Increasingly convinced that the distributed/federated digital garden approach is the way to go for knowledge commoning. I say this because I've been doing it for a while and it is working well in practice.
Plenty to crib from the ActivityPub model, I think - where you have local, global, and 'those-you-follow' timelines. Similarly, you could have local, 'those-you-follow', and global gardens. I'd in fact prefer it if this model worked more on some kind of liquid democracy style, where there's some rippling out effect that lives between the following and global timelines. I guess perhaps there's some repost/boost equivalent?
And as with ActivityPub, where it's kind of absent, I'd want for there to be a 'group' concept that isn't based on infrastructure, just on interest groups.
As with streams, my ideal is probably some middleground of Indieweb and ActivityPub approaches.
See Interlinking wikis.
Ultimately what I'm getting at I guess is to have different filtered views of a node, different ways of defining which subnodes currently show, if you see what I mean. So not just ranking/ordering subnodes but also filtering.
Insofar as how that works for a group, I guess you would define who are the members of the group, and then allow to filter the subnodes by that group.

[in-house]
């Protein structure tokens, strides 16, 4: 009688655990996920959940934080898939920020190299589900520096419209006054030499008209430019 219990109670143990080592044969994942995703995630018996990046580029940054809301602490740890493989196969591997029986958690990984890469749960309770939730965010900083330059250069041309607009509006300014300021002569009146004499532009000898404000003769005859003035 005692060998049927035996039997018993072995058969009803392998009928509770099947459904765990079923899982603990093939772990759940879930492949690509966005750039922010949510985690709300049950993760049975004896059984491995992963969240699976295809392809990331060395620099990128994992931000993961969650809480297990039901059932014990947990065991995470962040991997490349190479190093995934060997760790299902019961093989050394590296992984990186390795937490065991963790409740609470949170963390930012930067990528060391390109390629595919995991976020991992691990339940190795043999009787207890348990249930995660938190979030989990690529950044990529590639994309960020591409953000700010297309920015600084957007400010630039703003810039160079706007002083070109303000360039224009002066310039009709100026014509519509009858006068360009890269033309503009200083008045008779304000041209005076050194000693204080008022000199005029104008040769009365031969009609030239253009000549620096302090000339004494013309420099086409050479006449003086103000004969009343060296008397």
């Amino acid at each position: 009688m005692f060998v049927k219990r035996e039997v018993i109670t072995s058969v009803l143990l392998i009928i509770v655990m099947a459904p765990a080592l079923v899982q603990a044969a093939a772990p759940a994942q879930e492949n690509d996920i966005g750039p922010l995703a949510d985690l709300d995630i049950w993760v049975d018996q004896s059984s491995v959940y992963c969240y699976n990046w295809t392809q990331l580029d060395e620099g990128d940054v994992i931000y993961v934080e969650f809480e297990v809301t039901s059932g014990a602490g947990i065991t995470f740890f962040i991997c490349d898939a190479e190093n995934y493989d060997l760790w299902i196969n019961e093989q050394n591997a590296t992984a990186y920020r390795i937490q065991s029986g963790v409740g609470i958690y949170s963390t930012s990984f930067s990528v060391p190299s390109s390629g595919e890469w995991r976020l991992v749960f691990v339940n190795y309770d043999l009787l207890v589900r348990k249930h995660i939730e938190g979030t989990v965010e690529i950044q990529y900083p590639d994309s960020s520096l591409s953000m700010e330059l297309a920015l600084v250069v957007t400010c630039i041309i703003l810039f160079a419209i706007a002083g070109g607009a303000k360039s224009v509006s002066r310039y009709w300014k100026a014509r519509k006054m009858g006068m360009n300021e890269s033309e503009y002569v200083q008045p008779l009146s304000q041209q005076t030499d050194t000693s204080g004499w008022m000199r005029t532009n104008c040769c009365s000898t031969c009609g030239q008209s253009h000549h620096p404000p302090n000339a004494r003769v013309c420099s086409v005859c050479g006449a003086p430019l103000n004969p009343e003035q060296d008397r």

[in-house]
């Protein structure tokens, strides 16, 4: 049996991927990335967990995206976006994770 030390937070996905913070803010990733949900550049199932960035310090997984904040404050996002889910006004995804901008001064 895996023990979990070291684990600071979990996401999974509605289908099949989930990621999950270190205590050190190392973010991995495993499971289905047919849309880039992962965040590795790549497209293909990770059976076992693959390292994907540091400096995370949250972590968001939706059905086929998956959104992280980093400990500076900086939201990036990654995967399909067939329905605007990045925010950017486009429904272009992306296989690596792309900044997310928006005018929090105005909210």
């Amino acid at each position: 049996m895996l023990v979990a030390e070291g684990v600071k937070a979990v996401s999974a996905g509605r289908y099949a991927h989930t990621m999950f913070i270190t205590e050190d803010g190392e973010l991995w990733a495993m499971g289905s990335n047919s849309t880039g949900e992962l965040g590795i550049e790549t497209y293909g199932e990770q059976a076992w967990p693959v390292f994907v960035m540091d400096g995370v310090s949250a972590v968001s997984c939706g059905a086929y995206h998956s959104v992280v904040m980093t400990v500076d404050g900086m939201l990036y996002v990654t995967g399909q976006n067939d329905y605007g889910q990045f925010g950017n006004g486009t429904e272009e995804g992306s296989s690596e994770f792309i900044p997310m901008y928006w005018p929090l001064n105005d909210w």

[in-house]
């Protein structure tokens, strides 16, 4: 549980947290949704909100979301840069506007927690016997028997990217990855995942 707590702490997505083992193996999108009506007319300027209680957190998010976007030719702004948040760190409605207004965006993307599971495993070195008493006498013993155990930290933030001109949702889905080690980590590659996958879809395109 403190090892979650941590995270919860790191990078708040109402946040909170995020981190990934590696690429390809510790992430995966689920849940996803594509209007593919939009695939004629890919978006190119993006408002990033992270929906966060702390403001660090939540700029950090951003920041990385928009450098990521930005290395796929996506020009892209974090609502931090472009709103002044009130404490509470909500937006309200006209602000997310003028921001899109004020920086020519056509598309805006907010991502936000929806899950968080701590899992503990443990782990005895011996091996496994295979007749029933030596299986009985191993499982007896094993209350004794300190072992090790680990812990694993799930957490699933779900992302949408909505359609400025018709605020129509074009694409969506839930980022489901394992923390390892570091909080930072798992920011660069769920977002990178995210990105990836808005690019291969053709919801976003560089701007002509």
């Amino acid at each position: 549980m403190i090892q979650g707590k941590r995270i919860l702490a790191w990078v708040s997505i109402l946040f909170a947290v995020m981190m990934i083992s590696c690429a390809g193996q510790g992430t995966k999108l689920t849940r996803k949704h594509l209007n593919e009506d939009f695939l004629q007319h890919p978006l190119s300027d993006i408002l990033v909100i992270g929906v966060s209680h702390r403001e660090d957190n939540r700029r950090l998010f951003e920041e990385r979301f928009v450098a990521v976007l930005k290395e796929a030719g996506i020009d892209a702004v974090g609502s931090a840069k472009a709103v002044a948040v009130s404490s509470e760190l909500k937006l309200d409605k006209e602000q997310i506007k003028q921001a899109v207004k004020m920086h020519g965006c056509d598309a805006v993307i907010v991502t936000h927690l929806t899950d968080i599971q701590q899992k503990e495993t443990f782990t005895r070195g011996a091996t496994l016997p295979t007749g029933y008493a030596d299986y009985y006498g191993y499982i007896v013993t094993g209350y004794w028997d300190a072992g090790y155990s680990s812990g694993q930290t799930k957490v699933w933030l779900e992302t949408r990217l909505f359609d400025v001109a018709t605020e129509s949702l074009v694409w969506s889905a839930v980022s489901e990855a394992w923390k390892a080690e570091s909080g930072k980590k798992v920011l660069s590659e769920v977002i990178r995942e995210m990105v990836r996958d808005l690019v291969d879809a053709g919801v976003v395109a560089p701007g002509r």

Other ways of defining subnode filtered views:
- following (everyone you've chosen to follow)
- local (everyone on your instance)
- lists (everyone you've placed in a particular list)
- global (everyone in the known universe)
Global would be generally useless, except occassionally for discovery, or if it could be somehow sorted/filtered in a liquid democracy style where I shown things based on who I already like. (Is boost a meca version of this?)
Shared groups seems like a hard place to start, because how do you manage who is in a group. Does someone own it, do people self-identify, etc?
I think user-defined lists might be easier to start? My garden circles is where I'm currently manually loosely defining user-defined lists of gardens in different interest areas.
The reason I say I would like a "garden reader" is I don't wish to expect everyone I want to follow to all coalesce in to one platform. I wish for people to have their garden wherever they wish, and then in my reader I point it at who I want to follow.
So Agora is kind of a garden reader in this sense to me. I mean reader as in the 'RSS reader' sense. Flancian calls it integrator which is maybe better. Because RSS readers are really integrators.